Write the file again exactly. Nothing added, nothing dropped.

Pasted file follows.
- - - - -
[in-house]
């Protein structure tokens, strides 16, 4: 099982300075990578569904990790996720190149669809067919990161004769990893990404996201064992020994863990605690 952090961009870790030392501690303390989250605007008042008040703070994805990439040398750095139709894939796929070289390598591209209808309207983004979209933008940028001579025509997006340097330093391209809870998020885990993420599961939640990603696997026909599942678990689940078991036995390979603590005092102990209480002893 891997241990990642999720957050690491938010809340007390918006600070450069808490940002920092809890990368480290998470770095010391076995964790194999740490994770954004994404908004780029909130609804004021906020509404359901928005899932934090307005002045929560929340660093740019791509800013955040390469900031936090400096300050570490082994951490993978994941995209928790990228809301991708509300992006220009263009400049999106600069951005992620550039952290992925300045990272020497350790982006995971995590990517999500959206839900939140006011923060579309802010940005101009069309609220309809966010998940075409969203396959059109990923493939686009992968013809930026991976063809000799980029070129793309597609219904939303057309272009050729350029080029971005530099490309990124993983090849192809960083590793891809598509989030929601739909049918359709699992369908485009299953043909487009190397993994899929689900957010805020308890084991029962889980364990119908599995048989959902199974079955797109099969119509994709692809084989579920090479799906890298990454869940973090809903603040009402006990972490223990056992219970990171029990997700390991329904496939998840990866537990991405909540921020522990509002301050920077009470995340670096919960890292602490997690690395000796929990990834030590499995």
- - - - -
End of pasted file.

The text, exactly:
[in-house]
């Protein structure tokens, strides 16, 4: 099982300075990578569904990790996720190149669809067919990161004769990893990404996201064992020994863990605690 952090961009870790030392501690303390989250605007008042008040703070994805990439040398750095139709894939796929070289390598591209209808309207983004979209933008940028001579025509997006340097330093391209809870998020885990993420599961939640990603696997026909599942678990689940078991036995390979603590005092102990209480002893 891997241990990642999720957050690491938010809340007390918006600070450069808490940002920092809890990368480290998470770095010391076995964790194999740490994770954004994404908004780029909130609804004021906020509404359901928005899932934090307005002045929560929340660093740019791509800013955040390469900031936090400096300050570490082994951490993978994941995209928790990228809301991708509300992006220009263009400049999106600069951005992620550039952290992925300045990272020497350790982006995971995590990517999500959206839900939140006011923060579309802010940005101009069309609220309809966010998940075409969203396959059109990923493939686009992968013809930026991976063809000799980029070129793309597609219904939303057309272009050729350029080029971005530099490309990124993983090849192809960083590793891809598509989030929601739909049918359709699992369908485009299953043909487009190397993994899929689900957010805020308890084991029962889980364990119908599995048989959902199974079955797109099969119509994709692809084989579920090479799906890298990454869940973090809903603040009402006990972490223990056992219970990171029990997700390991329904496939998840990866537990991405909540921020522990509002301050920077009470995340670096919960890292602490997690690395000796929990990834030590499995």